Lei’s gentle and simple storytelling, with lush photography by Jeff Louis Peterman and Alexander J. Hufschmid, allowed for me to become really invested with Kenzo and Maria Claudia, who are very hard-working, thoughtful about the difficult choices they have to make and clearly well loved by the restaurant staff. I’m probably not ready to throw on a knapsack and travel to Bolivia (as Lei did and first discovered Gustu), but I expect Meyer will be expanding on this idea of helping to create new food movements in unexpected places.
The final festival screening for A Taste of Sky is Sunday, May 5th at 11;30 AM at Village East Cinemas
Tuesday night I attended the world premiere of Framing John DeLorean, a documentary/narrative hybrid that features reenactments starring Alec Baldwin as the infamous car maverick and criminal, as well as fourth wall breaking conversations with the crew during the production. As directors Sheena M. Joyce and Don Argott (The Art of the Steal) explained before the screening, Framing has been a decade in the making since they were first approached to make a documentary to supplement a feature about DeLorean. The feature never happened (and there have been at least two failed attempts), so the filmmakers collaborated with DeLorean superfan Tamir Ardon (a producer on the documentary) to craft this unusual and unique take on the guy who was “a leading man Hollywood producers dreamed of and he was real.”
If you’re not familiar with one of the biggest scandals of the early 1980s, John DeLorean was a hugely successful GM executive in 1950s and 60s Detroit, making millions for the company, and that was before he and his fellow engineer Billy Collins (played by Josh Charles) came up with the GTO, a muscle car that hit at just the right moment as the late 60s youth movement was exploding. DeLorean’s unwillingness to play by the company’s rules got him pushed out in 1973 and led to DeLorean and Collins making the car that a century from now people will still remember thanks to Back to the Future.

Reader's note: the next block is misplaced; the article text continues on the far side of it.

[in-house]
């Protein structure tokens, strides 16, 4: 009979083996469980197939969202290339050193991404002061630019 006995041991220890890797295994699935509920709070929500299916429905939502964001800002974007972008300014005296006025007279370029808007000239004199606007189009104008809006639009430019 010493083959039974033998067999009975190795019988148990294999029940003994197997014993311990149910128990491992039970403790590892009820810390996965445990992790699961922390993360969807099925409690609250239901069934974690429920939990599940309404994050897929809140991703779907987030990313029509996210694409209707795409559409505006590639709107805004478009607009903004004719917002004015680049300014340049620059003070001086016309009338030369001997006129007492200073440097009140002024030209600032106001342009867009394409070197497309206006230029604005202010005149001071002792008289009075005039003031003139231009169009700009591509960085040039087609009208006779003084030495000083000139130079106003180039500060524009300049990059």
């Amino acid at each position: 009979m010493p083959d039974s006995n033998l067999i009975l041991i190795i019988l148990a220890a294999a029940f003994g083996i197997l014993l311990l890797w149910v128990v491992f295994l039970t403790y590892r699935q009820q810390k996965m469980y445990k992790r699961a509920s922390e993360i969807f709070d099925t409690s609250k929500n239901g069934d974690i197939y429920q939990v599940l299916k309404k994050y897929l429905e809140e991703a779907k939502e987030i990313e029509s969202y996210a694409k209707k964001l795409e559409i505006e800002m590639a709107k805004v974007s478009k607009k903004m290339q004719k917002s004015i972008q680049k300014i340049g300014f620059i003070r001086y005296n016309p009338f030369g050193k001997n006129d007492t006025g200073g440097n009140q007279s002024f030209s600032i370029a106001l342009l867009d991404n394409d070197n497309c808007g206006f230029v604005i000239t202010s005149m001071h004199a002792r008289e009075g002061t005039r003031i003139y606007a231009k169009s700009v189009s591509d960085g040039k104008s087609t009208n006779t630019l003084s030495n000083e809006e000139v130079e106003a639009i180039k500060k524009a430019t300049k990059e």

The DeLorean (or DMC12 as it was called by the company) lives on thanks to the movie and the handful of cars that remain in the hands of collectors. The company and the man, however, imploded, thanks to drug trafficking charges (DeLorean was caught on tape with undercover FBI agents) and the ensuing trial. But really it was due to DeLorean’s hubris, which had tragic and lasting fall out for his then wife Cristina Ferrere (Morena Baaccarin), children (daughter Kathryn and son Zach are both interviewed and it’s obvious that Zach in particular is still working through his anger and grief) and the town of Belfast, where factory workers lost great jobs essentially overnight.
John DeLorean is largely an unsympathetic, ruthless bastard and egomaniac, but as the subject of a documentary, he’s absolutely fascinating. That Jordan Belfort got a movie (Wolf of Wall Street) made about his life but no feature film has been done about DeLorean is astounding! As his son says, “It’s got cocaine, hot chicks, sports cars…FBI agents.” Without question, the prospect of a splashy Hollywood movie getting green lit is going to gain traction thanks to the attention Baldwin’s presence brings. Bewigged and wearing striking, dark, bushy eyebrows, this is the best work he’s done since 30 Rock and probably the most fun he’s had acting since the show. He’s ever funny and charming on camera as himself, trying to explain to his wife over the phone what Framing is and suggesting to the filmmakers where they should insert music into a scene (Ravel’s “Bolero”).
There are many terrific documentaries at the festival, but how often are you going to see a documentary with celeb-filled reenactments and it’s a crazily entertaining true story?!
The final festival screening for Framing John DeLorean is Saturday, May 4th at 12:30 PM at the Regal Cinemas Battery Park
To buy tickets and for more information on the Tribeca Film Festival, visit https://www.tribecafilm.com/festival
The festival runs through May 5th, 2019.